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Unformatted text preview: nal
Limited
1800 Contacts, Inc.
1800
FLOWERS.COM, Inc.
1800ATTORNEY,
Inc.
1st Constitution
Bancorp (NJ)
Intel Corporation
Juniper Networks, Inc.
Yahoo! Inc.
priceline.com
Incorporated security
symbol
OIIM current
shares short
2846753 prev. month change in shares % change in average daily
shares short
short
shares short
volume
713442
2133311
299
797977 CTAC
FLWS 3047592
466209 2571988
532703 475604
66494 18
12 190341
57857 ATTY 733 576 157 27 8646 FCCY 132 0 132 0 1099 INTC
JNPR
YHOO
PCLN 74613777
25482068
27236052
3748882 80023642
29421056
27338277
4417898 5409865
3938988
102225
669016 7
13
0
15 42550432
18507315
9687090
1842726 In general, stocks that lend themselves to some speculation and stocks around corporate events
(mergers and acquisition, dividend dates, etc.) with uncertain outcome will have a particular high
short interest.
It is theoretically possible to have short interest of more than 100%, because some market
participants (e.g., market makers) have the ability to short sell a stock without having a locate,
i.e., having someone who actually owns the stock and has agreed to lend it. 3 Question 1.12.
We are interested in borrowing the asset “money” to buy a house. Therefore, we go to an owner
of the asset, called Bank. The Bank provides the dollar amount, say $250,000, in digital form in
our mortgage account. As $250,000 is a large amount of money, the bank is subject to substantial
credit risk (e.g., we may loose our job) and demands a collateral. Although the money itself is
not subject to large variations in price (besides inflation risk, it is difficult to imagine a reason for
money to vary in value), the Bank knows that we want to buy a house, and real estate prices vary
substantially. Therefore, the Bank wants more collateral than the $250,000 they are lending.
In fact, as the Bank is only lending up to 80% of the value of the house, we could get a mortgage
of $250,000 for a house that is worth $250,000 ÷ 0.8 = $312,500 . We see that the bank factored
in a haircut of $312,500 − $250,000 = $62,500 to protect itself from credit risk and adverse
fluctuations in property prices.
We buy back the asset money over a long horizon of time by reducing our mortgage through
annuity payments. 4 Chapter 2
An Introduction to Forwards and Options
Question 2.2.
Since we sold the stock initially, our payoff at expiration from being short the stock is negative. In order to obtain the profit diagram at expiration, we have to lend out the money we received
from the short sale of the stock. We do so by buying a bond for $50. After one year we receive
from the investment in the bond: $50 × (1 + 0.1) = $55 . The second figure shows the graph of the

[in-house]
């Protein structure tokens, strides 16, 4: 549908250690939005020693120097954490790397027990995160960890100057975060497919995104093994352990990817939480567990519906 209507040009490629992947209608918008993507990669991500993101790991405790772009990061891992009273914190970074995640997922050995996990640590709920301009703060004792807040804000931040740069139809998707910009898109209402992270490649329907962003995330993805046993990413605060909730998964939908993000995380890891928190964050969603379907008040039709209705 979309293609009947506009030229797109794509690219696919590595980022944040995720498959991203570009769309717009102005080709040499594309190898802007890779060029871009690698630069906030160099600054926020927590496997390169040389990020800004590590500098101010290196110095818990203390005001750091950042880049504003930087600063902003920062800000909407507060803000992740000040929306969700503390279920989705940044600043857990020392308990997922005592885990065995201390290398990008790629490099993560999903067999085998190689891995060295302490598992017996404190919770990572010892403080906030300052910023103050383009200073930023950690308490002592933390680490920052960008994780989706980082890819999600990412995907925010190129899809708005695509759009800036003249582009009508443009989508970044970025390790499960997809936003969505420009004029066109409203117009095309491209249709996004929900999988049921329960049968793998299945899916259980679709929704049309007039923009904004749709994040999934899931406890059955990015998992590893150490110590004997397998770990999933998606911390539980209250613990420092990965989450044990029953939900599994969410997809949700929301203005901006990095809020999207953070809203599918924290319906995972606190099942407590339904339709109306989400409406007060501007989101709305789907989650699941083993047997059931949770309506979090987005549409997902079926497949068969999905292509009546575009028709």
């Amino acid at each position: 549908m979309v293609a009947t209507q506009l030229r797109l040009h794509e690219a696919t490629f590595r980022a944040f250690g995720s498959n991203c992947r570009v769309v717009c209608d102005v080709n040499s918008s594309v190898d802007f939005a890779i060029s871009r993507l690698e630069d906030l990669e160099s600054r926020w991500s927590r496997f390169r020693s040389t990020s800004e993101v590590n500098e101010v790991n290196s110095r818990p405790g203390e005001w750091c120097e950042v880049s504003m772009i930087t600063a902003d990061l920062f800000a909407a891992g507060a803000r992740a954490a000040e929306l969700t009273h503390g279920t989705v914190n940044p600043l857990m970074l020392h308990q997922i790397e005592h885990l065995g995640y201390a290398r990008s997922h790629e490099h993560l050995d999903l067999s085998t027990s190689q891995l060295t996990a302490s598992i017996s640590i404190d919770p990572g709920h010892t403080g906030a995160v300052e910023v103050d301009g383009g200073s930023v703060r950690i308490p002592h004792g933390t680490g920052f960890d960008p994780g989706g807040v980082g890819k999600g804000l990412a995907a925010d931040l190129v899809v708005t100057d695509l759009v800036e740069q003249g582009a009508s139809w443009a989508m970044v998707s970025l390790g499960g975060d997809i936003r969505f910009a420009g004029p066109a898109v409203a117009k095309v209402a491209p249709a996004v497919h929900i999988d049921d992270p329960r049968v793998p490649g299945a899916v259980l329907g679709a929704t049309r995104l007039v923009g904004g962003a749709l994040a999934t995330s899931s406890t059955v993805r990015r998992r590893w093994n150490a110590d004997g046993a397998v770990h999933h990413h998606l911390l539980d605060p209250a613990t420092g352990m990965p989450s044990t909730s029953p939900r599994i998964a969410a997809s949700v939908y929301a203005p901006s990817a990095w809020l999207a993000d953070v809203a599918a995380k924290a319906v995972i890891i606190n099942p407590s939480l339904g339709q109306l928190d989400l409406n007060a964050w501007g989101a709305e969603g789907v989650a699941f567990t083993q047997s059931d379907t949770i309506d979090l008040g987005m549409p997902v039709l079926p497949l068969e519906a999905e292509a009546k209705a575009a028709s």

sold stock, of the money we receive from the investment in the bond, and of the sum of the two
positions, which is the profit graph. The arrows show that at a stock price of $55, the profit at
expiration is indeed zero. 5 Part 1 Insurance, Hedging, and Simple Strategies Question 2.4. a) The payoff to a long forward at expiration is equal to:
Payoff to long forward = Spot price at expiration – forward price Therefore, we can construct the following table:
Price of asset in 6 months
40
45
50
55
60 b) agreed forward price
50
50
50
50
50 payoff to the long forward
10
5
0
5
10 The payoff to a purchased call option at expiration is:
Payoff to call option = max[0, spot price at expiration – strike price] 6 Chapter 2 An Introduction to Forwards and Options The strike is given: It is $50. Therefore, we can construct the following table:
Price of asset in 6 months
40
45
50
55
60 strike price
50
50
50
50
50 payoff to the call option
0
0
0
5
10 c)
If we compare the two contracts, we immediately see that the call option has a protection
for adverse movements in the price of the asset: If the spot price is below $50, the buyer of the
call option can walk away, and need not incur a loss. The buyer of the long forward incurs a loss,
while he has the same payoff as the buyer of the call option if the spot price is above $50.
Therefore, the call option should be more expensive. It is this attractive option to walk away that
we have to pay for.
Question 2.6. We need to solve the following equation to determine the effective annual interest rate:
$91 × (1 + r ) = $100 . We obtain r = 0.0989 , which means that the effective annual interest rate is
approximately 9.9 %
Remember that when we drew profit diagrams for the forward or call option, we drew the payoff
on the vertical axis, and the index price at the expiration of the contract on the horizontal axis. In
this case, the particularity is that the defaultfree zerocoupon bond will pay exactly $100, no
matter what the stock price is. Therefore, the payoff diagram is just a horizontal line, intersecting
the yaxis at $100.
The textbook provides the answer to the question concerning the profit diagram in the section
“ZeroCoupon Bonds in Payoff and Profit Diagrams”. When we were calculating profits, we saw
that we had to find the future value of the initial in...
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 Spring '14
 NguyenThiMaiLan
 Derivatives

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